It’s no surprise that AMC wants to go back in time. After all, Mad Men proved that fealty to history plus soapy drama is a winning combination — with critics, at least. (Viewers, it turns out, prefer zombies.) So the network’s latest journey to the past is Hell on Wheels, an honest-to-goodness Western that follows the workers constructing the Union Pacific railroad and the rolling tent cities of brothels, saloons, and thieves trying to separate them from their money. (Think Deadwood meets Supertrain. Or maybe don’t.) But the problem with historical truth is that it doesn’t always make for the best stories. So while Hell on Wheels will feature a bad guy drawn from real life — notorious railroad boss Thomas “Doc” Durant (played by Colm Meaney, above) — the things he does won’t be entirely accurate. We asked show creators Joe and Tony Gayton to tell us their rules for transforming past facts into current television.
Looks Don’t Matter
The real Durant was a straight-haired Massachusettsian with a sinister goatee. Meaney is a barefaced Irishman with a head of curls. “We didn’t even try to make them look alike,” Joe Gayton says. Why bother — Meaney doesn’t need a goatee to play evil.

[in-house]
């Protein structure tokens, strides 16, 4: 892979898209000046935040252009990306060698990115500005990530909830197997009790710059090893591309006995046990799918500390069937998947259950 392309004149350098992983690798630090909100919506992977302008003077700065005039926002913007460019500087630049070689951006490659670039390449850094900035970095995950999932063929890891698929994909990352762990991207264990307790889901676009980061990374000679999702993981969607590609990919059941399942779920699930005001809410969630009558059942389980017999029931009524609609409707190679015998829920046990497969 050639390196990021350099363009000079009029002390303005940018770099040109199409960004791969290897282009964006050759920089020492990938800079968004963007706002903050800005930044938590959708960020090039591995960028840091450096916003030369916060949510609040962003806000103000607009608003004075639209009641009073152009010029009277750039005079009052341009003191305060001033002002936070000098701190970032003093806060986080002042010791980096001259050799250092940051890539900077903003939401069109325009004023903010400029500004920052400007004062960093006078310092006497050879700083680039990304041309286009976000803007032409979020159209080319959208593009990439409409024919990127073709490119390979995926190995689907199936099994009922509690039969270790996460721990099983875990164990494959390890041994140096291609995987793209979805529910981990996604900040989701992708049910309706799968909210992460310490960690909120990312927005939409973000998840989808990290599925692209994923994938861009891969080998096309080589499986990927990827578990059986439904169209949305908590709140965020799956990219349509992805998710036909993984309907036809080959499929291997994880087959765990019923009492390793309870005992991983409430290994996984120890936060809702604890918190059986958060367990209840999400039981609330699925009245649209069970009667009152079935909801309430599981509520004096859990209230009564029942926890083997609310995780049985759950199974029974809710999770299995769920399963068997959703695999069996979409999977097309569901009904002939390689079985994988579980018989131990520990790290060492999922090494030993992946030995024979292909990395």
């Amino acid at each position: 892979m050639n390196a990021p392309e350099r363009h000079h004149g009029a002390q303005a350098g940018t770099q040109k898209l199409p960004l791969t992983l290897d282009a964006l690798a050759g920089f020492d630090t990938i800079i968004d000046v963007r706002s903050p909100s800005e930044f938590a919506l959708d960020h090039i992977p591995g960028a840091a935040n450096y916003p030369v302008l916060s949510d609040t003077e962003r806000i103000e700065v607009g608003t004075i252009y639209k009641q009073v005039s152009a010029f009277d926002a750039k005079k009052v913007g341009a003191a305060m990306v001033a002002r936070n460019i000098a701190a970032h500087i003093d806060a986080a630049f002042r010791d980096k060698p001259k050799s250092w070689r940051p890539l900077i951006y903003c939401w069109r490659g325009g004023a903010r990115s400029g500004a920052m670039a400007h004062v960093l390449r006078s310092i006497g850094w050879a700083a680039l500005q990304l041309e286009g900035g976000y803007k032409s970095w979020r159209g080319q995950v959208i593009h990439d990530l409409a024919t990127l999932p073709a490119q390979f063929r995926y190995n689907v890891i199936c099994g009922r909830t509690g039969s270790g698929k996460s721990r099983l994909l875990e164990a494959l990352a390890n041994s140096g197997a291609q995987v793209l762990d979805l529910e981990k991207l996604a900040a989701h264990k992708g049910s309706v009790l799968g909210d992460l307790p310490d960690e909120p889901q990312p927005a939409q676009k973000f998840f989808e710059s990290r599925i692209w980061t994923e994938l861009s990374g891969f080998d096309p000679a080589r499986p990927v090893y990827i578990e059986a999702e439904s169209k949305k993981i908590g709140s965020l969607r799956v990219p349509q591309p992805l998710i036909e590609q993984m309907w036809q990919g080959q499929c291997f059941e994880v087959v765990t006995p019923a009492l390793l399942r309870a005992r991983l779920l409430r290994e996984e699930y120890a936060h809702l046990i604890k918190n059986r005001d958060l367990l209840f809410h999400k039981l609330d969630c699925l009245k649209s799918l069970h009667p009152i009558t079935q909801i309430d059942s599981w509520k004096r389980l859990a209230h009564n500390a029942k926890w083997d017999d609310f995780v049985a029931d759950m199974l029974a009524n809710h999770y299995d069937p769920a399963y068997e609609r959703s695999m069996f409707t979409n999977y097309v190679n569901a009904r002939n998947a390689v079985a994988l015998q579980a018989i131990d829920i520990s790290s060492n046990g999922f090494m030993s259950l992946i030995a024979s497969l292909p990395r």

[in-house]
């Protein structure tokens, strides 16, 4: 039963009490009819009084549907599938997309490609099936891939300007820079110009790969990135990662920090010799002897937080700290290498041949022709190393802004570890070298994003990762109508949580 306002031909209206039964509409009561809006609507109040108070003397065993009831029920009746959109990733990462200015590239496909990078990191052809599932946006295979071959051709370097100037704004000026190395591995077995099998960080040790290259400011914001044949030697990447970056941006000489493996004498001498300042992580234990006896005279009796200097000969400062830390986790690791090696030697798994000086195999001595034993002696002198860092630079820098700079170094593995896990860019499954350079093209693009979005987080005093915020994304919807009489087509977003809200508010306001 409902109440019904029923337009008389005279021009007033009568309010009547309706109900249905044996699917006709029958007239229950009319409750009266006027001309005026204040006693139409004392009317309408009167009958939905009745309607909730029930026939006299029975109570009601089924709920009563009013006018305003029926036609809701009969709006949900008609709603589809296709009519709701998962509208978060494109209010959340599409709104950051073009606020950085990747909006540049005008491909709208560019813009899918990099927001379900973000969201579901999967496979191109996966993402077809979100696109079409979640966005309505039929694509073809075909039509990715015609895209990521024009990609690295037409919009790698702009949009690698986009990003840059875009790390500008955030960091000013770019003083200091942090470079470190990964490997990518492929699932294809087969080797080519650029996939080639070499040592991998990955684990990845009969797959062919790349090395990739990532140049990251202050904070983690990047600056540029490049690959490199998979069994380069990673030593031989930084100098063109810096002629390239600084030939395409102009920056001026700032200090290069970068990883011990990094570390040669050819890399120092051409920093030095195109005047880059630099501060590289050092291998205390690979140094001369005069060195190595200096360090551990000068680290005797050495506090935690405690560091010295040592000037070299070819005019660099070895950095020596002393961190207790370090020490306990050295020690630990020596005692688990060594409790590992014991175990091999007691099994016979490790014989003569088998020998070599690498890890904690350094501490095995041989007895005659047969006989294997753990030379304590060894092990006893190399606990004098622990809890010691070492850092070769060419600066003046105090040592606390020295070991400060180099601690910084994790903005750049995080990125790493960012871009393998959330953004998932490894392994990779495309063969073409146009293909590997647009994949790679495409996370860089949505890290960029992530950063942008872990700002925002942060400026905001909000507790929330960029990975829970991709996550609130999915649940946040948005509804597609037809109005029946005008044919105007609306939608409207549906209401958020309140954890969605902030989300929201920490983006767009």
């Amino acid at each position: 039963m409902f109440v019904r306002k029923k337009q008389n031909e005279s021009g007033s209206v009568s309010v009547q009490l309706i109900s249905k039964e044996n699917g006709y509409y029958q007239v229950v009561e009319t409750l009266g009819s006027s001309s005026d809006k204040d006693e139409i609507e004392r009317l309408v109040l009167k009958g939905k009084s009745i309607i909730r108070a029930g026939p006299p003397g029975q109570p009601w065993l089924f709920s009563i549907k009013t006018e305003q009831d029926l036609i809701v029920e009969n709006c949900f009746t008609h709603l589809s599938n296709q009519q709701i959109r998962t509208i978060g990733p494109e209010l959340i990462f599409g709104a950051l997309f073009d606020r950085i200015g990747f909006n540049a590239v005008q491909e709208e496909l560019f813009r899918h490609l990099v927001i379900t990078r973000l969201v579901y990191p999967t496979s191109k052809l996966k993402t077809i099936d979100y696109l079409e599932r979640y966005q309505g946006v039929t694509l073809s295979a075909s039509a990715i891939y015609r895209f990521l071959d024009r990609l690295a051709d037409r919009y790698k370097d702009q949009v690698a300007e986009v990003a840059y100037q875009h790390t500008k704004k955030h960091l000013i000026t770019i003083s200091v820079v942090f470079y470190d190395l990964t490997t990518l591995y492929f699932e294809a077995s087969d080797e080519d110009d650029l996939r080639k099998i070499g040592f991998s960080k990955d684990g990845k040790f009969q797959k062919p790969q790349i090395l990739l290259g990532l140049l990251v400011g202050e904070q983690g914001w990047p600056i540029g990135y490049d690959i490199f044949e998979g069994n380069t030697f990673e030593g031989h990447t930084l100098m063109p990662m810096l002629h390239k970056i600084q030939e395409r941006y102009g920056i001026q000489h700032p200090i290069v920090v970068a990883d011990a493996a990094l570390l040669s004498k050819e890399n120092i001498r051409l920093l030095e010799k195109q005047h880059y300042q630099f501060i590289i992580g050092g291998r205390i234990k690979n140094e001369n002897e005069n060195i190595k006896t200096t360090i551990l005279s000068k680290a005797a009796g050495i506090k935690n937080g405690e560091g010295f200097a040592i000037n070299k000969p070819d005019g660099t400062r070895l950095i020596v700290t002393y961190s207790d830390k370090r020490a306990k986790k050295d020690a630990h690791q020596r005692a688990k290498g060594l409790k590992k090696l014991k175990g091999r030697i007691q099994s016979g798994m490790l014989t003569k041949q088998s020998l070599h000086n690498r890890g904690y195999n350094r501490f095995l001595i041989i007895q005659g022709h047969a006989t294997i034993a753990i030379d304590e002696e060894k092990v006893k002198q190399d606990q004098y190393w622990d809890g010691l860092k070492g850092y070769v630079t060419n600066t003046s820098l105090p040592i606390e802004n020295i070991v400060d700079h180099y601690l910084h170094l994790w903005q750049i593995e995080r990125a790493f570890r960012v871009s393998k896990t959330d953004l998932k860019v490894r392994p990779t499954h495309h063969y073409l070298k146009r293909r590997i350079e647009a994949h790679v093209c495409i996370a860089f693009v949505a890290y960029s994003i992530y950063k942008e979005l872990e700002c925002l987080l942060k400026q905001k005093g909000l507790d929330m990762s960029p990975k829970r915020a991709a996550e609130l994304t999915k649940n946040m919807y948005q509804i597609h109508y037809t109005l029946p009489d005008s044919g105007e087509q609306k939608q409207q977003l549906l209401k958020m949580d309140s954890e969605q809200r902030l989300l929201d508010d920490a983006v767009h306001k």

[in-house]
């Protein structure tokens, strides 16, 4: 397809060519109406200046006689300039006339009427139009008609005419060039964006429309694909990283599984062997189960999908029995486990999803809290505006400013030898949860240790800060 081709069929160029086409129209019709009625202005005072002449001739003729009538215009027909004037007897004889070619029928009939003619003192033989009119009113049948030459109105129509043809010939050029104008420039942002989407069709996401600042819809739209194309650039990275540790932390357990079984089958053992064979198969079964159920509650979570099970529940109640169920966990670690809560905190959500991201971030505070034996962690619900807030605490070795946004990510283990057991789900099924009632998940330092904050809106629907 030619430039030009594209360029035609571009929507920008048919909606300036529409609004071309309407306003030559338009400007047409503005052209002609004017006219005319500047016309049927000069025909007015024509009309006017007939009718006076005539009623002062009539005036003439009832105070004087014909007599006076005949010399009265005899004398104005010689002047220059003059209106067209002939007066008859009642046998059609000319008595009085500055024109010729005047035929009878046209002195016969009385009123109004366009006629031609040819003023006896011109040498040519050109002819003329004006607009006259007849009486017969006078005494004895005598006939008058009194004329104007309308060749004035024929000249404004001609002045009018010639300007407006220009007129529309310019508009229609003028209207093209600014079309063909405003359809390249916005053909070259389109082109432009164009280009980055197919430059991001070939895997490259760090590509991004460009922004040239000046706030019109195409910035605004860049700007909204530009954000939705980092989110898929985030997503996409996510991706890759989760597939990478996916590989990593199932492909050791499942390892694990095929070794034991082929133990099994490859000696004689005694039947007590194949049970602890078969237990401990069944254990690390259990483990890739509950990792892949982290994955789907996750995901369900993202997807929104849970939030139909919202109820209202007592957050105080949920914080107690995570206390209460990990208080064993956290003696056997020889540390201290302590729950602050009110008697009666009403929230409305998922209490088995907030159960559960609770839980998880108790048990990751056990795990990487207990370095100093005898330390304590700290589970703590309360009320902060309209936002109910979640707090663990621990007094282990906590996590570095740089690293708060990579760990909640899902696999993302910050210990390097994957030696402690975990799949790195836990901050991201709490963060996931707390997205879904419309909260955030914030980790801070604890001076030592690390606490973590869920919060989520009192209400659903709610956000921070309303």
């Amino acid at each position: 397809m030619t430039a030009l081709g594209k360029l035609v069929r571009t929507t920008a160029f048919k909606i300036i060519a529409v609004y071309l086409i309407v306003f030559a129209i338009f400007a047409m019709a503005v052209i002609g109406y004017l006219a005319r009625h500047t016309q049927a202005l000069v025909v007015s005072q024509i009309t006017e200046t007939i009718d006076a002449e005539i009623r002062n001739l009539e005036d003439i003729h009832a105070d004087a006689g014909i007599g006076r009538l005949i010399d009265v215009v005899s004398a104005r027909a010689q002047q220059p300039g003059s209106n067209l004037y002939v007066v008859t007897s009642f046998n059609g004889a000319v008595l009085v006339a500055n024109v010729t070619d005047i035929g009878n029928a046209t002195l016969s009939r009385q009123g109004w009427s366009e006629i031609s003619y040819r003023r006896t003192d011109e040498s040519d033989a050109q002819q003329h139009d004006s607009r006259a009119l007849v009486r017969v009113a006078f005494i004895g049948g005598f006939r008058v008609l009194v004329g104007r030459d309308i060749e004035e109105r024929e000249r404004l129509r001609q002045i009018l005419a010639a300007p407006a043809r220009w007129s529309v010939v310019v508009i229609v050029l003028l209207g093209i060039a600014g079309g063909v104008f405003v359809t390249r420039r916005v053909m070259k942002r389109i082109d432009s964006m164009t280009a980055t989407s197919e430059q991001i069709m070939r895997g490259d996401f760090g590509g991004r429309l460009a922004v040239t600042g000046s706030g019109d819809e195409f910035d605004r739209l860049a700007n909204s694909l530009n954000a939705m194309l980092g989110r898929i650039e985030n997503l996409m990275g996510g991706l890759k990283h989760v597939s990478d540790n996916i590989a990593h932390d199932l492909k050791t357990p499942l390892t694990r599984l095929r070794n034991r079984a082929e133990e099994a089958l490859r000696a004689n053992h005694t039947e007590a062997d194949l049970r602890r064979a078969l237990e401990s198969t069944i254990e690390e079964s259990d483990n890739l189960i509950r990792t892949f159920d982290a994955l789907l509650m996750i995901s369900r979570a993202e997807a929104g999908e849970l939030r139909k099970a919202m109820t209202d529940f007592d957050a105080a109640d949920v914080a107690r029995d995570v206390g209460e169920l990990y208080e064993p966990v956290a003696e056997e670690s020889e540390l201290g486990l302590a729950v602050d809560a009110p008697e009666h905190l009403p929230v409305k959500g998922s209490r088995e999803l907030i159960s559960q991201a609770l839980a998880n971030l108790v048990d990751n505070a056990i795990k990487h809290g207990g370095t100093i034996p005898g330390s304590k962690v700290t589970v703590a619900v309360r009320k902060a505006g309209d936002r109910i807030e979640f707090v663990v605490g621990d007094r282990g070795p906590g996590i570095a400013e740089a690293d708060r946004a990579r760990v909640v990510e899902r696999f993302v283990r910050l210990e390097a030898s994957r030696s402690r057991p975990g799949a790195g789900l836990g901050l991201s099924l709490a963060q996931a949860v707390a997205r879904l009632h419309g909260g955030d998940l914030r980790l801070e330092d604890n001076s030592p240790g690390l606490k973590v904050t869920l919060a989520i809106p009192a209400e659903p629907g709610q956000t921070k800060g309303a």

But Soul Does
Not surprisingly, there’s a lack of saccharine in historical volumes mentioning Durant, so the Gaytons had to add artificial sweetener. “You never want a character to be one-dimensional, so we gave him a heart,” Tony Gayton says. “But that’s pure invention on our part.”
Print the Legend, Especially When It’s Fact
On the other hand, if the truth is awesome, use it. Many of Durant’s plans were so audacious that the Gaytons used them, including his attempt to build curved rail lines over flatlands to goose his profits — he was paid by the mile. “It didn’t say a straight mile,” Tony says. “It said a mile.”